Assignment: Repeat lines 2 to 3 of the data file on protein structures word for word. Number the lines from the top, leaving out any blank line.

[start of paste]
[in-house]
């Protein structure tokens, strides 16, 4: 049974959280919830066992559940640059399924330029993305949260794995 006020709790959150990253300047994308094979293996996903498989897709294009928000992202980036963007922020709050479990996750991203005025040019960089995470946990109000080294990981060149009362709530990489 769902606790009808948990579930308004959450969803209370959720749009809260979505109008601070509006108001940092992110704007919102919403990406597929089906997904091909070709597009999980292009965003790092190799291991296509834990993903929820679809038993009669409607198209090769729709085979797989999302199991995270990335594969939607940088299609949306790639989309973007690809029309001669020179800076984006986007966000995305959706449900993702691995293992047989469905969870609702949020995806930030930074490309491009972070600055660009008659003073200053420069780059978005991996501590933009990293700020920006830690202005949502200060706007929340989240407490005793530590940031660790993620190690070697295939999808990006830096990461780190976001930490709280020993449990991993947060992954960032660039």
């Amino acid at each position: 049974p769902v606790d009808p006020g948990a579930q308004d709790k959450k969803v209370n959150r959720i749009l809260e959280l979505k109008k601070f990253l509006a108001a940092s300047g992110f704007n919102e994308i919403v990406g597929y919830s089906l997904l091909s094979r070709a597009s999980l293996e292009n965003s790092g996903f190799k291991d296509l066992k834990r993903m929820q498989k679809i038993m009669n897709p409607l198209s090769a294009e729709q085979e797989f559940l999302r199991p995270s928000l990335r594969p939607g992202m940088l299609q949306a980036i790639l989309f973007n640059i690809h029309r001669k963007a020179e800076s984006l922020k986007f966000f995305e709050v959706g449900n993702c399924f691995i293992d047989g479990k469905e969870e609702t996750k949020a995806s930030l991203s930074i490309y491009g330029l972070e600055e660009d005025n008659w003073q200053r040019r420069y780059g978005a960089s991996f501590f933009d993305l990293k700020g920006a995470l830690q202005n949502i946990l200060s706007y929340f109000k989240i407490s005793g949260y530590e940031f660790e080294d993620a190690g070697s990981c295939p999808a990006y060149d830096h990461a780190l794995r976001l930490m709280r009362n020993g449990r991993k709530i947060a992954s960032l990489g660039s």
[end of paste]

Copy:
């Protein structure tokens, strides 16, 4: 049974959280919830066992559940640059399924330029993305949260794995 006020709790959150990253300047994308094979293996996903498989897709294009928000992202980036963007922020709050479990996750991203005025040019960089995470946990109000080294990981060149009362709530990489 769902606790009808948990579930308004959450969803209370959720749009809260979505109008601070509006108001940092992110704007919102919403990406597929089906997904091909070709597009999980292009965003790092190799291991296509834990993903929820679809038993009669409607198209090769729709085979797989999302199991995270990335594969939607940088299609949306790639989309973007690809029309001669020179800076984006986007966000995305959706449900993702691995293992047989469905969870609702949020995806930030930074490309491009972070600055660009008659003073200053420069780059978005991996501590933009990293700020920006830690202005949502200060706007929340989240407490005793530590940031660790993620190690070697295939999808990006830096990461780190976001930490709280020993449990991993947060992954960032660039």
């Amino acid at each position: 049974p769902v606790d009808p006020g948990a579930q308004d709790k959450k969803v209370n959150r959720i749009l809260e959280l979505k109008k601070f990253l509006a108001a940092s300047g992110f704007n919102e994308i919403v990406g597929y919830s089906l997904l091909s094979r070709a597009s999980l293996e292009n965003s790092g996903f190799k291991d296509l066992k834990r993903m929820q498989k679809i038993m009669n897709p409607l198209s090769a294009e729709q085979e797989f559940l999302r199991p995270s928000l990335r594969p939607g992202m940088l299609q949306a980036i790639l989309f973007n640059i690809h029309r001669k963007a020179e800076s984006l922020k986007f966000f995305e709050v959706g449900n993702c399924f691995i293992d047989g479990k469905e969870e609702t996750k949020a995806s930030l991203s930074i490309y491009g330029l972070e600055e660009d005025n008659w003073q200053r040019r420069y780059g978005a960089s991996f501590f933009d993305l990293k700020g920006a995470l830690q202005n949502i946990l200060s706007y929340f109000k989240i407490s005793g949260y530590e940031f660790e080294d993620a190690g070697s990981c295939p999808a990006y060149d830096h990461a780190l794995r976001l930490m709280r009362n020993g449990r991993k709530i947060a992954s960032l990489g660039s």